There are certain themes that we would expect from a Frozen film – sisterhood, the acceptance of those who are different, love – but the popular Disney franchise introduced a new, slightly different theme this time: colonialism.
It’s not something that is overtly part of the storyline – we don’t have Christopher Columbus or Jan van Riebeeck popping up – but it’s a theme because Elsa and Anna are, after all, members of a royal family. They do have some checkered history to deal with.
Warning: Spoiler alert
Okay, so what is Frozen 2 about?
Set three years after the original film, Frozen 2 has Elsa serving as Queen of Arendelle. Through a flashback, we learn (from Elsa and Anna’s father, King Agnarr) that there is a nearby enchanted forest that is inhabited by the Northuldra tribe. When he was a boy, Agnarr and his father, King Runeard, gave the tribe an offering of peace – a dam. Before long, fighting took place between the two communities, King Runeard died, and King Agnarr was dispelled from the forest, while a fog settled over the forest and no-one was able to enter or exit.
Elsa then hears a siren call, which leads her and her merry band (Anna, Kristoff, Sven and Olaf) to the forest to try to find out what happened in the past and how to restore the forest and the people.
It was! The movie seemed to present a lot of themes and ideas without fully fleshing out any of them. It is like it tried too hard to be everything for everyone, correcting mistakes from the previous film while staying true to the sisterhood nature that made it famous.
Even though the first movie was refreshingly different, it still had a villain, a relatively easy-to-follow plot, and everything was tied together neatly. The sequel, though, seemed to pose more questions than answers, and knitted together many twists and interlinking storylines that, at times, made us feel dizzy.
What is this about colonialism?
Through the flashbacks and the convenient aid of water (which turns memories into ice sculptures or literally movies within the movies), we learn that King Runeard’s gift of the dam was not a gift of peace, but was actually given to weaken the Northuldra land so that they would have to turn to Arendelle for aid (thus becoming a colony). The king also killed the Northuldra leader when he was found out, and this is what caused the elemental gods of the forest to seal it off.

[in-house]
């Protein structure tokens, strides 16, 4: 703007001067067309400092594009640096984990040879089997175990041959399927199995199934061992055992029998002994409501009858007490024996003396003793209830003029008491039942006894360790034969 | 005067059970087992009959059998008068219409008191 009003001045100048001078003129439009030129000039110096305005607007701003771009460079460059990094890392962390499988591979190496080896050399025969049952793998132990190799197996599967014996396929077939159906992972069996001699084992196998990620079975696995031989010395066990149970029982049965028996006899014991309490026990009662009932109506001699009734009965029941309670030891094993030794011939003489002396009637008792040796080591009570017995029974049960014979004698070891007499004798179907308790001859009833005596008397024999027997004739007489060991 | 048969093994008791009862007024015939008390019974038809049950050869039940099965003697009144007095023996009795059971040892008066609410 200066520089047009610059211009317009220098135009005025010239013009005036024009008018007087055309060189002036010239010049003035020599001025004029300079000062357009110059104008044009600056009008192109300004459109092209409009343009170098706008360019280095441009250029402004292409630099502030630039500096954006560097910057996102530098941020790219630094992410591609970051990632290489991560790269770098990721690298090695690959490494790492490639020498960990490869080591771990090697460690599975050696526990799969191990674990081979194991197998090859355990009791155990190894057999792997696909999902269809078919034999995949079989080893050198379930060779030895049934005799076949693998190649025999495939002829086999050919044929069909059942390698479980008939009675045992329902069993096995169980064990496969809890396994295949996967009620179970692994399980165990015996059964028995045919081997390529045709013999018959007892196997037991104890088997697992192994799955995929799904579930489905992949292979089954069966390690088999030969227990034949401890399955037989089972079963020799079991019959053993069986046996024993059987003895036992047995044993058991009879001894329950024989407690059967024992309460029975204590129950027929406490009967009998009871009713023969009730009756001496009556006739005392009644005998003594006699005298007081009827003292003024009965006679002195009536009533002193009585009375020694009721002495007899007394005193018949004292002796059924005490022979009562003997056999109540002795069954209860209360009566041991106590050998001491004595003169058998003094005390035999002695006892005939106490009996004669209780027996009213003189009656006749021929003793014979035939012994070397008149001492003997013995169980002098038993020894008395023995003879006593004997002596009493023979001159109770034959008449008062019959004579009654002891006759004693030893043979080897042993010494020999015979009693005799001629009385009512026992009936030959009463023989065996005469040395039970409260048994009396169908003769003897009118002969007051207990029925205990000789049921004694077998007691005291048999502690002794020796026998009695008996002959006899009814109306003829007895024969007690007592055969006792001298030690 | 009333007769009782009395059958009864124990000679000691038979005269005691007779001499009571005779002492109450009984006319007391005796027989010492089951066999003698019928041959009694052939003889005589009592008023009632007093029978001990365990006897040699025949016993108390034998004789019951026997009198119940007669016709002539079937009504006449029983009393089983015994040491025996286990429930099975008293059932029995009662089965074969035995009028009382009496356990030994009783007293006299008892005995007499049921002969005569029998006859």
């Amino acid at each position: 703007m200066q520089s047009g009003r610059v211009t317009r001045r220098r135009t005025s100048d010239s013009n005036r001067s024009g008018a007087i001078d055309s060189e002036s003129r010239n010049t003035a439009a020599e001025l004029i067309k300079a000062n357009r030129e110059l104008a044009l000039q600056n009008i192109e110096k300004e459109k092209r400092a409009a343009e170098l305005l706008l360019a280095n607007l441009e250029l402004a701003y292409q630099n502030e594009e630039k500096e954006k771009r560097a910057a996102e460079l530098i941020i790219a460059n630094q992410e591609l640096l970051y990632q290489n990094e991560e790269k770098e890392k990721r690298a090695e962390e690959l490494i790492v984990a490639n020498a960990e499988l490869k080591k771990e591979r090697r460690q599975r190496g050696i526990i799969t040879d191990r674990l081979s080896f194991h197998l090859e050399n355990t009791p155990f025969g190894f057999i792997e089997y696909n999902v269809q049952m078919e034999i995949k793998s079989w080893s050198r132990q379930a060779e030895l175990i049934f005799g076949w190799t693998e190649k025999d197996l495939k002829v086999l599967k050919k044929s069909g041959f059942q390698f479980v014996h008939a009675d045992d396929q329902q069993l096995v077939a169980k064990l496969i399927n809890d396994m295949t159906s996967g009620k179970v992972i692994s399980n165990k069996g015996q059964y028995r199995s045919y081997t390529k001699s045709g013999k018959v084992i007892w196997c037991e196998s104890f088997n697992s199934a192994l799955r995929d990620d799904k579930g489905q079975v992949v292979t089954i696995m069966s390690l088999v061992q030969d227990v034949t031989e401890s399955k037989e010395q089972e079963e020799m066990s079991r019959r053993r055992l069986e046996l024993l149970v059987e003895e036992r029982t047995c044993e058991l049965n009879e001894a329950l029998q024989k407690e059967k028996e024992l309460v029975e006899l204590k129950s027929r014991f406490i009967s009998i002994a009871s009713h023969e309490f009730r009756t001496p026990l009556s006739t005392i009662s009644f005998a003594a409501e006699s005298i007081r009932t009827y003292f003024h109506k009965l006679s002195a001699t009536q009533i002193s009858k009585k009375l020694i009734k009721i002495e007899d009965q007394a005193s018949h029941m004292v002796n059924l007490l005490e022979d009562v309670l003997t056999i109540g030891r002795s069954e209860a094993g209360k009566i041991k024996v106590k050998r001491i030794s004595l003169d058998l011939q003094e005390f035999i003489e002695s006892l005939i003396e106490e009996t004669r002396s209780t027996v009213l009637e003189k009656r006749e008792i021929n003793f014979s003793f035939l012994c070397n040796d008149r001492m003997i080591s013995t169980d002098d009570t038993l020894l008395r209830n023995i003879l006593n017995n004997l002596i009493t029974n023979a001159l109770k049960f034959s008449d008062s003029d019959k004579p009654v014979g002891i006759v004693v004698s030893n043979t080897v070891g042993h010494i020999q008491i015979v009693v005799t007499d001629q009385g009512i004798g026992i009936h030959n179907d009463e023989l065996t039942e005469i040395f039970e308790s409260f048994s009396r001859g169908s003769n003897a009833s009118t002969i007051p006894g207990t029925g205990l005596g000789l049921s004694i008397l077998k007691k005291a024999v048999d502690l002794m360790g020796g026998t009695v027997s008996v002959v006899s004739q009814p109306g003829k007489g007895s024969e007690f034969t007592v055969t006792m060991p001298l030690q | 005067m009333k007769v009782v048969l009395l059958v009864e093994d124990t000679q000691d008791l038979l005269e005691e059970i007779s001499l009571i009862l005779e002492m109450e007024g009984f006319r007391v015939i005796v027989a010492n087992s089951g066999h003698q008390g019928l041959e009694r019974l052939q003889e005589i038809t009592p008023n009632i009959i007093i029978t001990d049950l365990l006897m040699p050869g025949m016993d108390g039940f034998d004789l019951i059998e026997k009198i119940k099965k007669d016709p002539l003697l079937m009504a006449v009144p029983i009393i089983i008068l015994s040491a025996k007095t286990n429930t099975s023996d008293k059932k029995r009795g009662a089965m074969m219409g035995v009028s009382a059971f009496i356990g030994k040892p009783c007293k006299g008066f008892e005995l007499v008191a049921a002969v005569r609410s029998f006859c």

As a South African watching this, the parallels of the struggle of the indigenous people and the generations-long repercussions of colonialism is easy to identify with. Elsa and Anna were not part of their grandfather’s betrayal, but they are profiting off of it, and so it is up to them to right the wrongs. Even though the topic is skimmed over, the ‘solution’ is beautifully depicted, with Anna sacrificing Arendelle in order to save the forest and set the people free. It’s a selfless act from the part of the oppressors that creates harmony between the two nations again.
Okay, but will my kids/younger siblings/nephews and nieces enjoy it?
So we have spoken about the heavier themes surrounding the film, but believe me, this does not hinder children’s enjoyment of the movie – especially because of Olaf. Olaf, the snowman sidekick who was introduced to us in the first film, served most of the comedic relief throughout the movie. There is an especially brilliant scene where he reenacts everything that happened in the first movie via ice-dance. The kids in my screening went hysterical during every minute that Olaf was onscreen.
Themes such as sisterhood, love and harmony are still prevalent and digestible enough for kids to be able to understand. Even the more serious points about respecting nature, understanding people who are different and righting wrongs are displayed in a way that will make kids think about these aspects long after the movie is over.
Are the songs at least catchy?
OMG, yes! They might not be on the Let It Go level, but they’re super-close. Elsa’s tracks Into The Unknown and Show Yourself are powerful ballads that make you feel all the things. In the end credits, Panic! At the Disco does a version of Into The Unknown, which is so brilliant that you need to listen to it right now.
Kristoff also does an amazing ballad called Lost In The Woods, which is done in the style of ’80s music videos of artists such as Michael Bolton and Queen. It is hilarious and so well done. There are plenty more songs that you will probably be hearing during summer. You can listen to them here:
Would I like the movie?
Here’s the thing, despite the hiccups and confusion, the movie was really enjoyable for people of all ages. I wouldn’t go as far as to say it is better than the first movie, but there were plenty of moments that truly warmed my heart. They introduced new characters who were interesting, but did not take away from the individual journeys that our original characters were on. There are moments where you want to cry, moments where you laugh, and moments where you’d want to sing along. It’s the perfect holiday movie to take the kids to!
Watch the trailer here:
Frozen 2 is in South African cinemas from 6 December 2019
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